What is Digital Twin Technology?

Digital twins are realistic digital representations of something in the physical world. They are rapidly being developed and shaking up industries, including healthcare, manufacturing, and city design. Digital twin technology intersects with advances in artificial intelligence, next-generation mobile communications, big data, and more.

Here, we explore this emerging technology in detail. We explain what it is, how it works, its advantages, and the challenges for implementing it, with examples throughout.

What is digital twin technology helpful for?

The aim of a digital twin is to obtain key information that can be used to improve the physical asset. They enable data-driven decision making, the monitoring of complex systems, product simulation, and management of an object’s entire life cycle.

These deep insights into systems can save time by enabling rapid iterations and the optimisation of product design by removing the need to build and test individual prototypes.

Moreover, by reducing the requirement for physical materials and resources during product design, DTs can increase sustainability. Also, at the end of a product’s life, DTs can aid in determining which materials need to be recycled and how to dispose of them effectively.

So, what is digital twin?

Defining digital twin

In short, a digital twin (DT) is a virtual replica of a physical object, person, or process that can be used to increase understanding and perform tests. They are linked to real data sources in the environment and update in real time to reflect changes in the physical world.

Here are two examples that can help clarify what this means.

First, a wind turbine could be fitted with various sensors related to vital functionalities. These sensors would collect data about different aspects of the turbine’s performance, like its energy output and temperature and external factors like the weather. The processing system would receive this information and apply it to a digital copy. This would aid in monitoring the turbine in its environment and finding areas for improvement.

Second, a common example is Google Maps. Essentially, Google Maps is a DT of Earth’s surface. It is linked to real-time data on things like traffic and roadwork to help optimise your commute.

Digital twins differ from simulations in a few ways. A DT is actually a virtual environment, not just the represented object (like how factors like weather are considered in the wind turbine DT), whilst simulations tend to study one particular process. Also, simulations do not tend to have real-time data, which is essential for DTs.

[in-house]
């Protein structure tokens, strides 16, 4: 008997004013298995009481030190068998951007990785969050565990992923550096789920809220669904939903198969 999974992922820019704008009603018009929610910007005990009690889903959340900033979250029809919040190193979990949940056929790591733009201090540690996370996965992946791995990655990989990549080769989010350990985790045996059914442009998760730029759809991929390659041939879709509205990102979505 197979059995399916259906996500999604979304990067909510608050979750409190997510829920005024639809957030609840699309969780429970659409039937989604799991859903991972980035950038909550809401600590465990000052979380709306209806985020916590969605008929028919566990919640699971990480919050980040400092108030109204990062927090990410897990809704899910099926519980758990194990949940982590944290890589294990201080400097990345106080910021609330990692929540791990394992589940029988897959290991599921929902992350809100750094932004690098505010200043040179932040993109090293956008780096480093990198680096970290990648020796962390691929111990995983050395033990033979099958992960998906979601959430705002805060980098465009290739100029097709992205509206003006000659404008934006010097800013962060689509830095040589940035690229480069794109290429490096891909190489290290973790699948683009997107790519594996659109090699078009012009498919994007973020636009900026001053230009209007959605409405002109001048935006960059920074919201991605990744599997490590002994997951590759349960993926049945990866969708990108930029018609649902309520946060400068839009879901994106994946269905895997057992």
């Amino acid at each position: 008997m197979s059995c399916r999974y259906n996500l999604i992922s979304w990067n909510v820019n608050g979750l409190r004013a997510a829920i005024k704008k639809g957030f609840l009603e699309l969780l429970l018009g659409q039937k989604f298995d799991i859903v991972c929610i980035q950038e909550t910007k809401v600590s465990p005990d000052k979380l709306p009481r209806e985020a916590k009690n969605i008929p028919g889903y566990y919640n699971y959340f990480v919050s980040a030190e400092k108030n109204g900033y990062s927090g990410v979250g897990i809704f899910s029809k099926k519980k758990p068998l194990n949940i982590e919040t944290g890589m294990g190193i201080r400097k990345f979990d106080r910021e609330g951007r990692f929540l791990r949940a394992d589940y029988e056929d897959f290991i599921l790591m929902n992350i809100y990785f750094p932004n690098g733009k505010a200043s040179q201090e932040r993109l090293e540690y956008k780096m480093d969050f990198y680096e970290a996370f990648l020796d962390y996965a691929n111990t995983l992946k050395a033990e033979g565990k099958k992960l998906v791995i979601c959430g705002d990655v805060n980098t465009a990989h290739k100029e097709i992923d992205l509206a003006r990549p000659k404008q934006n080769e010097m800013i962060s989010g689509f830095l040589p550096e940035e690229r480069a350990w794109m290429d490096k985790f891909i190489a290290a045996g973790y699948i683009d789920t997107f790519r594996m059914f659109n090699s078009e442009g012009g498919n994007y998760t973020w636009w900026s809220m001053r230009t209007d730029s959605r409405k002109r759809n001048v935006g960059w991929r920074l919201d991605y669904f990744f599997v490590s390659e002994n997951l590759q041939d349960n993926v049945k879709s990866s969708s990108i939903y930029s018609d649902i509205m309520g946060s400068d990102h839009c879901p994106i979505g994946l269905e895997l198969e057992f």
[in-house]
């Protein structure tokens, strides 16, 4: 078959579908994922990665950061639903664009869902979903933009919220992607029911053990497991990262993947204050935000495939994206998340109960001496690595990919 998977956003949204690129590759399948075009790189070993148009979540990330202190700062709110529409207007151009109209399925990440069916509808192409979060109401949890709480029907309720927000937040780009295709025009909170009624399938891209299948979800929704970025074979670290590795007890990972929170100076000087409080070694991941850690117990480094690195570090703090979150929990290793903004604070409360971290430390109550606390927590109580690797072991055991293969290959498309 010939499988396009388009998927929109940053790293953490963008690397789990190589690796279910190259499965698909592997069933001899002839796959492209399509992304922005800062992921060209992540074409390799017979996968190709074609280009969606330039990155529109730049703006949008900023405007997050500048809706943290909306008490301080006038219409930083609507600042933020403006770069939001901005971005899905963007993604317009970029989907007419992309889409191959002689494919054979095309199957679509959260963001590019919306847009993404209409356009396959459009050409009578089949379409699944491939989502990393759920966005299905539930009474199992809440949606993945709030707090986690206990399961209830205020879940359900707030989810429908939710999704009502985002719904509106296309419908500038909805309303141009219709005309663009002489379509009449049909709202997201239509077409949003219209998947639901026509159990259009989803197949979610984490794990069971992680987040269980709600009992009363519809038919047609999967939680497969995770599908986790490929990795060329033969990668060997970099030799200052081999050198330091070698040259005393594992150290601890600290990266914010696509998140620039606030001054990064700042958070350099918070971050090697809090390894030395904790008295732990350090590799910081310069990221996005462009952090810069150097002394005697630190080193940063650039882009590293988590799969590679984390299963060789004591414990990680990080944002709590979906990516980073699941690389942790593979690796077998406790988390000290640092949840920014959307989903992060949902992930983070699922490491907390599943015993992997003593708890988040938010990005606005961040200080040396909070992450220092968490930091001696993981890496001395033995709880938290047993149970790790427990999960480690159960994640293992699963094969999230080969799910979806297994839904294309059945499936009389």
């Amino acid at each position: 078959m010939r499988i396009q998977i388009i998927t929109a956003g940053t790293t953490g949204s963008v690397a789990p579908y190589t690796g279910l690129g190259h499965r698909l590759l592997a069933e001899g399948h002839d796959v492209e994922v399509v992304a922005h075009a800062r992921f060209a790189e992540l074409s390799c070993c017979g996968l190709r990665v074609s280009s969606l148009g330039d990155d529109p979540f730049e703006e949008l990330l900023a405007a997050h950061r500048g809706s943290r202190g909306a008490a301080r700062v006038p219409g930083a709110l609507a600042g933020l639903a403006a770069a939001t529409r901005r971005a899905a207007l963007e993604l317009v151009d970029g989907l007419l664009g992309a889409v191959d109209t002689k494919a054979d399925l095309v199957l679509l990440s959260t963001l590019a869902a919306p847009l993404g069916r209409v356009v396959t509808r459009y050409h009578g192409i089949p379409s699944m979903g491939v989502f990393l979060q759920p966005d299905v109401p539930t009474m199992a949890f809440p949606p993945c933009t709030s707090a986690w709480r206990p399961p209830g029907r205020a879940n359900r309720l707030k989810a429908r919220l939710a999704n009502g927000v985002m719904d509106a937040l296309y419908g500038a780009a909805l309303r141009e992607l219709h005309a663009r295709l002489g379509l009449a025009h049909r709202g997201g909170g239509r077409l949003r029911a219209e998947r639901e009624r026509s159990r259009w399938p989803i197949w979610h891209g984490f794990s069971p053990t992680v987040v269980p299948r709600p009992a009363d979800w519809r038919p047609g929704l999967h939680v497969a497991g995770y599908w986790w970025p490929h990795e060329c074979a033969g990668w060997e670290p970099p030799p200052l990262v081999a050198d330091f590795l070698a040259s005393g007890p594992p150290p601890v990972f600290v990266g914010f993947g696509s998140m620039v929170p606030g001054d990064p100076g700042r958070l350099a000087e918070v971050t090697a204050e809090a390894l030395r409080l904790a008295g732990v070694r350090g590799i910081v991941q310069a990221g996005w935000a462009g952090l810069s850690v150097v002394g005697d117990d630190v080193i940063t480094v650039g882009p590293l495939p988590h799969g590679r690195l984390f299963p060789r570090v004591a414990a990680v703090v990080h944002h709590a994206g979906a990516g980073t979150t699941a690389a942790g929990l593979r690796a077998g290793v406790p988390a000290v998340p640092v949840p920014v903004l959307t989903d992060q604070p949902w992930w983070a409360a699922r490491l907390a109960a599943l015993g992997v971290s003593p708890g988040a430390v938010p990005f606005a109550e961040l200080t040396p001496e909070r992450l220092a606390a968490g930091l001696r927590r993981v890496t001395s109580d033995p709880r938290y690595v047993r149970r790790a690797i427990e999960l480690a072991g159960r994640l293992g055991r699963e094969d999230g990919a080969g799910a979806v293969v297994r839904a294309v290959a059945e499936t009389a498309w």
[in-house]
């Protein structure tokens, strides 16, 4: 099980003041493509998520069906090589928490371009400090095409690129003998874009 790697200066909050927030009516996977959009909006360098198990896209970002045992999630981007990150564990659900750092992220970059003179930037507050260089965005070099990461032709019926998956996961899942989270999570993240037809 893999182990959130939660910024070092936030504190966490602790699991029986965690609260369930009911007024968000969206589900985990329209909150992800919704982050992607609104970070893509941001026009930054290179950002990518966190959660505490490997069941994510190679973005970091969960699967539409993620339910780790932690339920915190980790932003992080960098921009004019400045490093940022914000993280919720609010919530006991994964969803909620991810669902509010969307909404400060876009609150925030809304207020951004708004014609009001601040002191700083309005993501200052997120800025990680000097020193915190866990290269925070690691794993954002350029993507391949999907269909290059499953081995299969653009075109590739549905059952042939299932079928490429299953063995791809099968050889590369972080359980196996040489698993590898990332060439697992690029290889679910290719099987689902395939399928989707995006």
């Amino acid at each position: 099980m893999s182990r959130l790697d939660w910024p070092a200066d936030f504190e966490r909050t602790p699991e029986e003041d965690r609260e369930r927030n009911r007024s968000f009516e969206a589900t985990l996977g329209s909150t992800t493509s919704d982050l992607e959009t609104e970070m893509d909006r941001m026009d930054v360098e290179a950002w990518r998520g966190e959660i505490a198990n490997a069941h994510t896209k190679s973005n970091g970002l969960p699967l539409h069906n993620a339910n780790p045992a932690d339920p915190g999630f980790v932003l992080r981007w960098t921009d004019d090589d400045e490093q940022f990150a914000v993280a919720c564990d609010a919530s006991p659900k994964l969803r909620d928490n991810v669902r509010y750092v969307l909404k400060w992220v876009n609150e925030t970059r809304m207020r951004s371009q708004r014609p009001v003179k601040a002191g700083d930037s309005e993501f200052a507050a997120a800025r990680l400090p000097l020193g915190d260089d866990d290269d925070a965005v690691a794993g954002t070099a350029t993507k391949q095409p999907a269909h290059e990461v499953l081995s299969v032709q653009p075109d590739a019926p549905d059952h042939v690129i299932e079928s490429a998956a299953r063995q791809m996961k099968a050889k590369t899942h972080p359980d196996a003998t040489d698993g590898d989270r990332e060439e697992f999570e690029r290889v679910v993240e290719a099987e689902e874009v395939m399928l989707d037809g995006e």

Brief history of digital twin

The ideas behind digital twin technology can be traced back to the 1990s, in work by David Gelernter. Dr Michael Grieves was the first to apply it to manufacturing in 2002, although the term was only coined in 2010 by NASA’s John Vickers.

NASA used physical twins as far back the 1960s, during the Space Race. During this time, each voyaging spacecraft was exactly replicated in an earthbound version that was used for study and simulation purposes.

Creating a twin helps further the testing process and aids in the monitoring of an asset. But let’s delve even deeper into the specifics of DT.

Key characteristics of digital twins

Here, we discuss the three key characteristics that constitute digital twins.

Representation of a physical system

We’ve already touched on the first characteristic—representation of a physical system. The digital twin is an exact representation of the physical version. However, DTs can and often do come first since they can be used to test different components and materials without having to procure or use them physically.

As for what DTs represent, this ranges from small parts of an object to entire systems:

  • Component/part twin: this is the basic unit of a DT, representing a functioning component.
  • Asset twin: when two or more components work together, they form an asset.
  • System or unit twin: different assets come together to form an entire functioning system.
  • Process twin: different systems come together to form larger processes, like production facilities.

Connection along the entire lifecycle

The second characteristic—connection along the entire life cycle—refers to two key aspects of digital twin. First, that they can be connected to represent entire systems or processes:

  • Product twin: representation of a product.
  • Production plant twin: representation of an entire manufacturing facility.
  • Network twin: representation of a procurement or supply chain.
  • Infrastructure twin: representation of physical infrastructure like highways, buildings, etc.

A DT of a store could be created, then connected to a series of DTs for warehouses, supply chains, and call centres, until an entire organisation is being represented.

Second, DTs can be created for a product along its entire life cycle. A wind turbine DT could be created during the initial planning stage before any physical parts are created. Different components and materials could be tested and then the turbine could be produced. Next, the turbine could be monitored until it finally is retired. Finally, the DT could be used to aid in the disposal process, ensuring parts are recycled and disposed of sustainably.